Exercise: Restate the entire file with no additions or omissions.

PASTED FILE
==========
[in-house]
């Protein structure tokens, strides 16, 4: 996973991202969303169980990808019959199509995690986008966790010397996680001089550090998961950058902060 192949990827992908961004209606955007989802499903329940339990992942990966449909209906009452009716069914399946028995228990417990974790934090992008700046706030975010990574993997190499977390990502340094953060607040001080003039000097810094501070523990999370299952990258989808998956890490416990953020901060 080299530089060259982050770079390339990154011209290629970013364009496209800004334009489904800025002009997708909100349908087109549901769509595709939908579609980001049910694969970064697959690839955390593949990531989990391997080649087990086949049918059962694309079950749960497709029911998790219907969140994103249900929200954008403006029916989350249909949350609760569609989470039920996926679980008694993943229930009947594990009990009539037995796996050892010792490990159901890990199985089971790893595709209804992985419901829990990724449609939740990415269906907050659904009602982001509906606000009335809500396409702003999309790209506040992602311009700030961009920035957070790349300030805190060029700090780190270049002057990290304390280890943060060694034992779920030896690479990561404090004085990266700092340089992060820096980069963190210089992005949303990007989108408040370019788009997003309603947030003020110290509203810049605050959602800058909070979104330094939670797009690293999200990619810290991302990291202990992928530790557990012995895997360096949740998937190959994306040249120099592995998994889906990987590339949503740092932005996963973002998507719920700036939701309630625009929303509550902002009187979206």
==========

[in-house]
């Protein structure tokens, strides 16, 4: 996973991202969303169980990808019959199509995690986008966790010397996680001089550090998961950058902060 192949990827992908961004209606955007989802499903329940339990992942990966449909209906009452009716069914399946028995228990417990974790934090992008700046706030975010990574993997190499977390990502340094953060607040001080003039000097810094501070523990999370299952990258989808998956890490416990953020901060 080299530089060259982050770079390339990154011209290629970013364009496209800004334009489904800025002009997708909100349908087109549901769509595709939908579609980001049910694969970064697959690839955390593949990531989990391997080649087990086949049918059962694309079950749960497709029911998790219907969140994103249900929200954008403006029916989350249909949350609760569609989470039920996926679980008694993943229930009947594990009990009539037995796996050892010792490990159901890990199985089971790893595709209804992985419901829990990724449609939740990415269906907050659904009602982001509906606000009335809500396409702003999309790209506040992602311009700030961009920035957070790349300030805190060029700090780190270049002057990290304390280890943060060694034992779920030896690479990561404090004085990266700092340089992060820096980069963190210089992005949303990007989108408040370019788009997003309603947030003020110290509203810049605050959602800058909070979104330094939670797009690293999200990619810290991302990291202990992928530790557990012995895997360096949740998937190959994306040249120099592995998994889906990987590339949503740092932005996963973002998507719920700036939701309630625009929303509550902002009187979206």